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Old April 20, 2013   #1
brokenbar's Avatar
Join Date: Jan 2009
Location: South Of The Border
Posts: 1,169
Default Totally Tomatillo

Wow...we have so many new members! I thought I would post my Tomatillo information for the benefit of any who have never grown them. Tomatillos are one of my favorite things to grow but frankly, they are rude!

They will crowd, choke and grow over their unlucky tomato or pepper flatmates in the greenhouse faster than you can believe. You will re-pot them way to many times because they grow about 3 times as fast as tomatoes ( so don't start them too early...)

In the garden, they are a plant on steroids. I live in Mexico and they grow wild here. They completely take over and choke out all other things in their path. You must stake them because if you don't, they will sprawl at an alarming rate and your tomato and pepper plants will be in peril. One woman wrote on her blog "Thank God they are not frost hardy or they would take over the world..." She isn't kidding.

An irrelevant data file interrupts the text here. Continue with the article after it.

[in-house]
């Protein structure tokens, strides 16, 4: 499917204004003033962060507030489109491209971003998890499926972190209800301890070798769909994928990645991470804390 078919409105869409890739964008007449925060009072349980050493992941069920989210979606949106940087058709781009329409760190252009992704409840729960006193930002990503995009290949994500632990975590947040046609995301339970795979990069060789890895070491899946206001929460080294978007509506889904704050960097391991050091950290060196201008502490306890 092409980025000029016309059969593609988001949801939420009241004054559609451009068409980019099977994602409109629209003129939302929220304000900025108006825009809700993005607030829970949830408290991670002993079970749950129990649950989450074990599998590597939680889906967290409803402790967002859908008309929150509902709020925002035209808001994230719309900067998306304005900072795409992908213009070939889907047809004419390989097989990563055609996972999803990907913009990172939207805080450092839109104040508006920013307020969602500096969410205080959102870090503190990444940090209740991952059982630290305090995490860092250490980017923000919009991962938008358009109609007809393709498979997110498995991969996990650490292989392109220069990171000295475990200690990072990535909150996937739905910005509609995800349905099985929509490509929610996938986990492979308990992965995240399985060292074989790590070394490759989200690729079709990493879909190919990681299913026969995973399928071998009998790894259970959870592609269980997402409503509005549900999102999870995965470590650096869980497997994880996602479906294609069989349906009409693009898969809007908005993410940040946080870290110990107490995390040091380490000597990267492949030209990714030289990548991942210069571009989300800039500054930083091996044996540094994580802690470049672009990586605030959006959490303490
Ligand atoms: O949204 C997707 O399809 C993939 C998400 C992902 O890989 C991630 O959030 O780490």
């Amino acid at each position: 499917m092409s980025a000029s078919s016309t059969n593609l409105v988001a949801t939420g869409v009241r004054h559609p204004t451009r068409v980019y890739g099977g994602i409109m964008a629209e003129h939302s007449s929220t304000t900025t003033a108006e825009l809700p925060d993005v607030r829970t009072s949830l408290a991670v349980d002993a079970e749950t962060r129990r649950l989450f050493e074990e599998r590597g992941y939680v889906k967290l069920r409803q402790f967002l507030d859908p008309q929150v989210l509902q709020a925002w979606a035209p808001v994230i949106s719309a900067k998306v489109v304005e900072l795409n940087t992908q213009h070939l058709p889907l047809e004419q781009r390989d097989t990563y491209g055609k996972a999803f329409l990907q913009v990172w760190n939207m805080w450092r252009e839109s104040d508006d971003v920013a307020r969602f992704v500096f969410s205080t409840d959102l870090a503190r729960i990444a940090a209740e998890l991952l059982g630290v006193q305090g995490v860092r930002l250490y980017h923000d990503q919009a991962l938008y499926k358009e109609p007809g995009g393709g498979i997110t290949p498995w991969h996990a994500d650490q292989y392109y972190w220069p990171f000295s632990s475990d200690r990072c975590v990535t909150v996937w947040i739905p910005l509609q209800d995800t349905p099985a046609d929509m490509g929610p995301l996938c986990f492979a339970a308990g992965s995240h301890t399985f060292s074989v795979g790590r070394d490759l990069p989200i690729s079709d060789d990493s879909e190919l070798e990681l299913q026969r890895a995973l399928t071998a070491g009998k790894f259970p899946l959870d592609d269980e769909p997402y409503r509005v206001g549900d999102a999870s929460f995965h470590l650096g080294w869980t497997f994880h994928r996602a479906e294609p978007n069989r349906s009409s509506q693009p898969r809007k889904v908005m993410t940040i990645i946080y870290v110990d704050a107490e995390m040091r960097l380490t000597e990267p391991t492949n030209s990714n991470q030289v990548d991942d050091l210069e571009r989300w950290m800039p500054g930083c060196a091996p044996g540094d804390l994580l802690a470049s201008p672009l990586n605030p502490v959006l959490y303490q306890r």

Did I mention they re-seed with a vengeance? I keep black plastic under my plants and keep dropped fruit picked up but even then...I still get little tomatillo plants coming up in the most unlikely places. Frankly, I grow them and the other juvenile delinquent plants (cherry tomatoes, dill, cilantro) in a "special" area all their own. The soil is lousy, there are lots of little rocks and the sun bakes on it 15 hours a day and yet they thrive...go figure.

After all the negatives one is probably wondering why anyone would grow them...SALSA VERDE....a staple in my cooking and in my families meals. In Mexico, they use it on and in everything. I have posted many great recipes using tomatillos here on the forum.

The varieties I grow are:

Grand Maje
Large Purple (From Bakercreek Heirlooms) It is about 3 times the size of the little gumball shaped purple tomatillos one commonly sees.

In addition to salsa verde, I allow some of my green varieties to trun yellow which is when they become very sweet. I cook them into a sauce and can it. I can then open a jar and add mango's, a little red onion, hot peppers and some lime juice for a delicious spicey/sweet salsa.

I use the purple variety for Salsa Violetta, a new family favorite and the single item I can for which I get the most requests. It is also a hot/sweet sauce, a lovely color and terrific served over chicken or pork.

If you have never tried Salsa Verde, you are missing out. My garden would never be complete without tomatillos, no matter what a pain in the behind they are. Those giant plants, loaded with fruit just make you smile!
"If I'm not getting dirty, I'm not having a good time."

Last edited by brokenbar; April 21, 2013 at 05:01 PM.
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